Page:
Sunday, March 14, 2010

Can of Worms

If you want to read the whole thing, see this link to Positive Liberty. I'm only going to reproduce the last paragraph which is on point with this blog's purpose.

What caused the prime mover? I don't know. Perhaps the prime mover is self existent. Or perhaps a self existent unknowable deistic cause created lesser active personal gods, one of whom is our Jehovah who created us. That's what Ben Franklin believed at one point in his life and is (as far as I understand) what the Mormons believe.


Tom Van Dyke said...

Well, if "Christian nationists" are regularly raked over the coals around here for bum quotes [guilty], we should note that some presumably scholarly and intelligent people are guilty of the same glosses.

Benjamin Franklin's "polytheism" is so insufficiently supported by the source documents that it doesn't even merit a mention in passing.

Tom Van Dyke said...

And if anyone's actually interested in metaphysics, the proper question is not one of a "Prime Mover" which ends up in the infinite backs of "turtles on the backs of other turtles" conundrum, but the Unmoved Mover, the final cause, that which keeps the electrons whirring around the nucleus, and so on. It's an immanent "God," not a mere "creator" God.

Aquinas' argument is completely misunderstood in our day and age, even to the point of misnaming the "Unmoved Mover." The discussion, because of the faulty term "Prime Mover," never gets us out of the starting gate.

And of course there is teleology, not where did we come from, but where are we going? What is our final end?

And if we know our final end, then "how shall man live?" and "what is the best life?" start to fall into place from the Completion Backwards Principle.

The Founding took all this for granted, and more, making God not only the Unmoved Mover, but Providential as well.

For an intelligent clarification of the arguments, see Feser, a true Aristotelian-Thomist, arguing the Thomistic arguments well-known to the Founding era.

I admit I'm not a big metaphysics guy meself, but I the Founding era had a better handle on the right questions that we in the 21st century do. [Basically, in the 21st century, we've discarded metaphysics, so it's no wonder we can't discuss the subject intelligently.]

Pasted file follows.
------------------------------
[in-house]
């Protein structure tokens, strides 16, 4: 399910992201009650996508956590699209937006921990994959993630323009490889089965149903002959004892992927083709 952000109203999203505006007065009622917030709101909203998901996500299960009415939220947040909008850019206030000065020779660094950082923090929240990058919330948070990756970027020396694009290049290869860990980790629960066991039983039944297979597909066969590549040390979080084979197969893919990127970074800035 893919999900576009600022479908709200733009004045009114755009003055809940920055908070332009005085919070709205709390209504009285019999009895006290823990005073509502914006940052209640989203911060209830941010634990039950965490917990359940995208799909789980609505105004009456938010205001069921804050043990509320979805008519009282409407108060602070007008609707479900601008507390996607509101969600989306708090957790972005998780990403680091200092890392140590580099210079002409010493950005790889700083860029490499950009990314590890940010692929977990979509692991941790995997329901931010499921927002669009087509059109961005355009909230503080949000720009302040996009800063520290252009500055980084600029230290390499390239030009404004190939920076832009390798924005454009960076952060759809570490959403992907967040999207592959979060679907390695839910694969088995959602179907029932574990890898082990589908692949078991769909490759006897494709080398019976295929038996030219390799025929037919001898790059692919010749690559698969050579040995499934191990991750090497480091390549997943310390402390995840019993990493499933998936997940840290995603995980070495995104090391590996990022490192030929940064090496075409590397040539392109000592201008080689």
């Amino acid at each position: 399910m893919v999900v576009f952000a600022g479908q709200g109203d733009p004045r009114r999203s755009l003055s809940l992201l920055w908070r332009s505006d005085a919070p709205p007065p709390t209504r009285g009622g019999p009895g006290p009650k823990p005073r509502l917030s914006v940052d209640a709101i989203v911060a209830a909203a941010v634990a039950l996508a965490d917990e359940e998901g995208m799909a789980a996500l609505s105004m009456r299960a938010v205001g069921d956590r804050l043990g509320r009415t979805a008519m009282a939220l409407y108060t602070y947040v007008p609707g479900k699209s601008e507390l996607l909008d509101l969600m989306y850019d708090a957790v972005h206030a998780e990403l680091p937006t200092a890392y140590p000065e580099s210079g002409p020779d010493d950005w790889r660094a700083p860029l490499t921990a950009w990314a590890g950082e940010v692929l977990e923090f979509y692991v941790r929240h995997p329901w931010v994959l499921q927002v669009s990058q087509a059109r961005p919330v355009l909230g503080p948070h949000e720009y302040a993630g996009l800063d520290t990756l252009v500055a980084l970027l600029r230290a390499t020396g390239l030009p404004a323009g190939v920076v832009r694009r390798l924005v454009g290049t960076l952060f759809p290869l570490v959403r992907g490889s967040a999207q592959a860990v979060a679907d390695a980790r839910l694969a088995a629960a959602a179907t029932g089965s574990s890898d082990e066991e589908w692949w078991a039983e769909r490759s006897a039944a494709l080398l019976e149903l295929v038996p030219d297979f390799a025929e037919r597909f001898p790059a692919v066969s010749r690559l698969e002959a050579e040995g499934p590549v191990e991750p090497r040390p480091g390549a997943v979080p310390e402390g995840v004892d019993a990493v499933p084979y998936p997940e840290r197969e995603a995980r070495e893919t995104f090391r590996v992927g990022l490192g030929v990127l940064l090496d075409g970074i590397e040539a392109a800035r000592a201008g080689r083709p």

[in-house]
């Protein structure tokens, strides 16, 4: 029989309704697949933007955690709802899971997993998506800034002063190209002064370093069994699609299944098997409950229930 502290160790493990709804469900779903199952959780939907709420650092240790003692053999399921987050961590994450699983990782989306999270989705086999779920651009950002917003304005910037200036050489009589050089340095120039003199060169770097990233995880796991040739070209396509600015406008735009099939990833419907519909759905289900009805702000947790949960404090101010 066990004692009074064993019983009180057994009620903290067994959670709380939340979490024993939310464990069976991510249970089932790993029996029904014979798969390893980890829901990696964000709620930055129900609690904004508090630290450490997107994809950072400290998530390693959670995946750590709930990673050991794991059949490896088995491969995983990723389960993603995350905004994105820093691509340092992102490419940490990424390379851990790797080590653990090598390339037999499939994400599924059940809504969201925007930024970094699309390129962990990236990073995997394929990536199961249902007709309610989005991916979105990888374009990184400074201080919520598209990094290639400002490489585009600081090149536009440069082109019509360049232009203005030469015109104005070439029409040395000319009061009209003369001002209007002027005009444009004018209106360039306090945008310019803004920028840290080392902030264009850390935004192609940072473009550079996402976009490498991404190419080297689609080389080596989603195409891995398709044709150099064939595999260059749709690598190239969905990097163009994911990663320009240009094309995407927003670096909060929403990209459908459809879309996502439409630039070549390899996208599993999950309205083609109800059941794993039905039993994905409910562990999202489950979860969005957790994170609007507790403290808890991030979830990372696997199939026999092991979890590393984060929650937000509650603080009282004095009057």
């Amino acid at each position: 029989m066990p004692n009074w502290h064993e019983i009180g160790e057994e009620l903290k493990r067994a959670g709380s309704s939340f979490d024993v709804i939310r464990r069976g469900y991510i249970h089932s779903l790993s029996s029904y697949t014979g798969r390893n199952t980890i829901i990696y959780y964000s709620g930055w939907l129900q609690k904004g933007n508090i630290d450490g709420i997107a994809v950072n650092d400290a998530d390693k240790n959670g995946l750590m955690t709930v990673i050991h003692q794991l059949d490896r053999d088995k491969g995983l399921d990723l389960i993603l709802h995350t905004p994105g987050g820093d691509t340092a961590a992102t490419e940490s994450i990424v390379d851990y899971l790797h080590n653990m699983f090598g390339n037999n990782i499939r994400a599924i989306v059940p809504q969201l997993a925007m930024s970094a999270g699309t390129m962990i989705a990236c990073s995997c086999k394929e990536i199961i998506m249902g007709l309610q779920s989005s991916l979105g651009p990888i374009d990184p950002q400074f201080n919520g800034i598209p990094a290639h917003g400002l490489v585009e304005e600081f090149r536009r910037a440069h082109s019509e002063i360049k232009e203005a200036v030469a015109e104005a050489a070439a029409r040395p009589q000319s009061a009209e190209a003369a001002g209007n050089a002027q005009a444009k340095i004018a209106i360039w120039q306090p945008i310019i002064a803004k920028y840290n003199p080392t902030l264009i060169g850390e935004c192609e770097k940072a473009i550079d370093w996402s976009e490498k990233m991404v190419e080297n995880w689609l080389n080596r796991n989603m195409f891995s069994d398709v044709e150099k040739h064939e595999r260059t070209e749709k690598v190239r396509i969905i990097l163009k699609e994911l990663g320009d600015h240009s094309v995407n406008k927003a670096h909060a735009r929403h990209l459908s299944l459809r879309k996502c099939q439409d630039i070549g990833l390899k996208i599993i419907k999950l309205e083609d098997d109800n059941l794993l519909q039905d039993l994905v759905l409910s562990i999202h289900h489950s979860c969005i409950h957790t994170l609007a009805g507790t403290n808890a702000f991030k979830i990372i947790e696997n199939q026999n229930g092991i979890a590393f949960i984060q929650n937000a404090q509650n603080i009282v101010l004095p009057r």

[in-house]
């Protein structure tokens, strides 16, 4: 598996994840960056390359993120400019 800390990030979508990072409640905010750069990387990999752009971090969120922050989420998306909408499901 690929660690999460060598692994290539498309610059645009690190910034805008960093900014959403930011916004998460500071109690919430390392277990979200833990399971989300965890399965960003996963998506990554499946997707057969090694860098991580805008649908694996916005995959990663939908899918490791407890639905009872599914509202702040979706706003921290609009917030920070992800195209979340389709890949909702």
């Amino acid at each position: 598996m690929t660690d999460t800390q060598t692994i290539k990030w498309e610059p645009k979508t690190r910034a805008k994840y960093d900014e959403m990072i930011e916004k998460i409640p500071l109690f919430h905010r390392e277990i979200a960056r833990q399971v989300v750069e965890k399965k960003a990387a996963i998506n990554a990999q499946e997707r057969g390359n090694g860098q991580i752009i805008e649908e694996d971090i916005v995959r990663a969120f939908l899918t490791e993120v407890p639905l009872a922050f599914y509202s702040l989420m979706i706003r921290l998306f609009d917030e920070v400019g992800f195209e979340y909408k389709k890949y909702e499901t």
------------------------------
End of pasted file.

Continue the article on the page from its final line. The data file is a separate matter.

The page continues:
We've touched on Madison referring to Samuel Clarke on this stuff*:

Although Clarke wasn't in total agreement with Aquinas, he used the same ontology, vocabulary and approach to the "Proofs of God," which were also scheduled to be taught at Jefferson's University of Virginia not in a "religion" class, but in an "ethics" class.

I haven't done a ton of work on this because nobody seems to give a damn, but I have bookmarked these things in case anybody ever does, which is why I'm able to pop them in so quickly. The "Proofs of God" have not only become grossly misunderstood, but something people reject out of hand just on general prejudice.

I know one philosophy professor who has no idea what they are. he told me he "heard" they'd been "disproved," so he never bothered with them. Can you imagine that?

Well, some of us critics of the American education establishment certainly can.



*Not on the Trinity, mind you. Madison was referring to Clarke on his "Proofs of God" metaphysics, not his Christology.

Clarke's Christology was not quite orthodox Trinitarian].

So don't even go there, man. You already did. Mostly, his theological concern was in the "Proofs of God" metaphysics, so after the hassle he got about his Christology, he just shut up about it. In the age of the ascendency of Hume's skepticism about God in general, [Clarke died in 1729] he had bigger fish to fry, the question of God itself.

Brad Hart said...

I wouldn't entirely agree that this is what the Mormons believe. Our "prime mover" doctrine (if there is such a thing) is a bit different.

Jonathan Rowe said...

But there IS a source document and I see Walters does MENTION its differing interpretations.

Franklin can be hard to put your finger on because, of all the Founders, he was most likely to make jokes or do tricks with his theology and the Bible itself.